Instead, without taking time to investigate, he reported: "I rebuked them and called curses down on them. I beat some of the men and pulled out their hair. I made them take an oath in God’s name and said: ‘You are not to give your daughters in marriage to their sons, nor are you to take their daughters in marriage for your sons or for yourselves.’" (Neh. 13:25)
Nehemiah’s narrow application of the law left no room for those whose stories may have mirrored faithful non-Israelites who had joined the Israelite community through the ages. Such as: the “mixed crowd” that left Egypt with the Israelites (Exod. 12:38), Zipporah the Midianite (Exod. 2:11-22; 4:24-26), Ruth the Moabite, or Rahab the Canaanite (Josh. 2), not to mention Ephraim and Manasseh, the half-Egyptian sons of Joseph, who were heads of two of Israel’s tribes.
Nehemiah also seemed to forget the foreigners who blessed the family of Abraham without joining it, such as Melchizedek (Genesis 14), the daughter of Pharaoh (Exod. 2:1-10), and Jethro (Exodus 4:18; 18:1-27). “Foreign blood” was emphatically not the problem. In every case where YHWH prohibited intermarriage, his stated reason was to prevent the worship of other gods. The problem with foreigners was always either false worship or antagonism toward Israel.
The Roots of Xenophobia
To be fair, Nehemiah had experienced opposition from some foreigners who preferred that the people of Judah be powerless. A Horonite, Ammonite, and an Arab interfered with his projects by repeatedly mocking him and threatening to attack (2:10, 19; 4:1-5). Did Nehemiah’s negative history with these non-Israelites contribute to a generalized xenophobia? Had he forgotten Israel’s own history and how it shaped the laws God gave them?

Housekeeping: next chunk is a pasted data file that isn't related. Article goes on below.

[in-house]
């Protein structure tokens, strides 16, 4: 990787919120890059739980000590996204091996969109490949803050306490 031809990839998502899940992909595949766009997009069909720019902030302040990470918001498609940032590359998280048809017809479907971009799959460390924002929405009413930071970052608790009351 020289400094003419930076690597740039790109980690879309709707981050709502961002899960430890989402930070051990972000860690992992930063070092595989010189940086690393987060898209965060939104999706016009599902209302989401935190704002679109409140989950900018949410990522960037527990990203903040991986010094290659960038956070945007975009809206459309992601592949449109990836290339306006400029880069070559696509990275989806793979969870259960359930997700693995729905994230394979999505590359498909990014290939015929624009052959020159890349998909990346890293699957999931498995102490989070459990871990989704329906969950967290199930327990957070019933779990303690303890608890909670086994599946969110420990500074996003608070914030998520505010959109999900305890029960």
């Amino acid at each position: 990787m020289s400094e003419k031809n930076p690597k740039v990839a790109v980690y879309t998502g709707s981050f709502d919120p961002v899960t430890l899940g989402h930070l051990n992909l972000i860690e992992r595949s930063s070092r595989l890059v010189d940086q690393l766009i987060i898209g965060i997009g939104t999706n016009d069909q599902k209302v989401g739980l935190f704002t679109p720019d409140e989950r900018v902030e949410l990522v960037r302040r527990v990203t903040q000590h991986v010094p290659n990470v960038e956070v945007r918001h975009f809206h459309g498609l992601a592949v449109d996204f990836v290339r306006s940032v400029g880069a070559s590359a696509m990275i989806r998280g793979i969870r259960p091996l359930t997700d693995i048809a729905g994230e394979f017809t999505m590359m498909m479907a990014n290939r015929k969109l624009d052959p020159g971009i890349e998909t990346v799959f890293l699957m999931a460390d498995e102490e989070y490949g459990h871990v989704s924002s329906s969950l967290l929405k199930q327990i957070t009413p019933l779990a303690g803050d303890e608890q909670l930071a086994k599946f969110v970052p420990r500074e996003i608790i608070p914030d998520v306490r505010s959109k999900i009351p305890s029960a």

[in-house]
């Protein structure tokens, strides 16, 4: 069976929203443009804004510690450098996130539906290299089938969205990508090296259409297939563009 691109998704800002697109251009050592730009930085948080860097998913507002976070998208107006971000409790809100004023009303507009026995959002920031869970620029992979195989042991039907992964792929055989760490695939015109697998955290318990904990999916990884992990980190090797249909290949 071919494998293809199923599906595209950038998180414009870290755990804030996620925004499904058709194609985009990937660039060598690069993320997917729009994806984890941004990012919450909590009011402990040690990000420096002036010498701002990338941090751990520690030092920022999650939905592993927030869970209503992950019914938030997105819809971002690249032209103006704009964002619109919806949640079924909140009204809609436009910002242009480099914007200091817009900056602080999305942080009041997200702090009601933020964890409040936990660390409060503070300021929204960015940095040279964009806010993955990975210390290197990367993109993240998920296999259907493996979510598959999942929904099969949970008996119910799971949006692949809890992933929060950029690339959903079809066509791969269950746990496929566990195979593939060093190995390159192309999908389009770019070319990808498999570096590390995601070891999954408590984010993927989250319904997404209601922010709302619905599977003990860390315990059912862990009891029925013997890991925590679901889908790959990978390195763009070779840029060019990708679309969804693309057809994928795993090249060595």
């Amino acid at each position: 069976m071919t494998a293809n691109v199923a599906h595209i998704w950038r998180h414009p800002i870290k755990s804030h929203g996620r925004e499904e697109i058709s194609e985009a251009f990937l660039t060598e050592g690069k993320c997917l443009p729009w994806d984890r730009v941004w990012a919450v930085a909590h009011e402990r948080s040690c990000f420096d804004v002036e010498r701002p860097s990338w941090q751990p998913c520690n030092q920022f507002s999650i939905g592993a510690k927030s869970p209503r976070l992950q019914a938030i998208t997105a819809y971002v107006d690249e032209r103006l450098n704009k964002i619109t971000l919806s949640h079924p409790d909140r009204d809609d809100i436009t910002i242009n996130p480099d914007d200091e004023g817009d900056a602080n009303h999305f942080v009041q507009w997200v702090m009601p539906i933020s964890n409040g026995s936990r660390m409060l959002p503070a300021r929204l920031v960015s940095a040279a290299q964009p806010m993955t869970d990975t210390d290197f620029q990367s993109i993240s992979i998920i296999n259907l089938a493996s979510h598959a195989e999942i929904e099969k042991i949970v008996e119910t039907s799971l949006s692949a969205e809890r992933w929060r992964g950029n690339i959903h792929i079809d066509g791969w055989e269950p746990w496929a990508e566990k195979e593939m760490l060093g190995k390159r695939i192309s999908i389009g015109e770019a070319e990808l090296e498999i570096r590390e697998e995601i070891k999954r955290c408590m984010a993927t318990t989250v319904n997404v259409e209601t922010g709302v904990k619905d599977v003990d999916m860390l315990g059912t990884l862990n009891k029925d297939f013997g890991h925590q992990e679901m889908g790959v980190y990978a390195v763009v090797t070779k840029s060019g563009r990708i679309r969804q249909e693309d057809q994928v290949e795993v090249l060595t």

"Do not mistreat or oppress a foreigner, for you were foreigners in Egypt. Do not take advantage of the widow or the fatherless. If you do and they cry out to me, I will certainly hear their cry. My anger will be aroused, and I will kill you with the sword; your wives will become widows and your children fatherless." (Exod. 22:21-24 NIV, emphasis mine)
"Do not oppress a foreigner; you yourselves know how it feels to be foreigners, because you were foreigners in Egypt." (Exod. 23:9 NIV, emphasis mine)
"At the end of every three years, bring all the tithes of that year's produce and store it in your towns, so that the Levites (who have no allotment or inheritance of their own) and the foreigners, the fatherless and the widows who live in your towns may come and eat and be satisfied, and so that the LORD your God may bless you in all the work of your hands." (Deut. 14:28-29 NIV, emphasis mine)
Israel’s law was so insistent on benevolent treatment of foreigners that it became the model for treatment of anyone who fell on hard times: "If any of your fellow Israelites become poor and are unable to support themselves among you, help them as you would a foreigner and stranger, so they can continue to live among you." (Lev. 25:35 NIV, emphasis mine)
It’s hard to imagine how someone could read the whole Torah and conclude that sending away all the foreigners was the only or even the best solution to widespread intermarriage.
Nehemiah was not the first to take this approach. Ezra had paved the way for it when he arrived in Judah years before to teach the law of God (Ezra 7:1-6). He discovered that the people of Judah, even priests and Levites, had intermarried with “neighboring peoples with their detestable practices” and “mingled the holy race with the peoples around them” (Ezra 9:1-2). Following Ezra’s corporate prayer of confession, a member of the community suggested a solution: “Now let us make a covenant before our God to send away all these women and their children” (Ezra 10:3).
We have no evidence that this idea came from God or that a prophetic oracle confirmed it. The mass divorce this man proposed was simply his own suggestion. All the men agreed, so they began to process cases family by family. When all was said and done, 111 men sent their foreign wives packing with all their children.
It’s worth considering the words of a contemporary prophet named Malachi. The books of Ezra and Nehemiah do not mention him, but Malachi also addressed the post-exilic community, drawing attention to Judah’s unfaithfulness: “Judah has desecrated the sanctuary the LORD loves by marrying women who worship a foreign god” (Mal 2:11).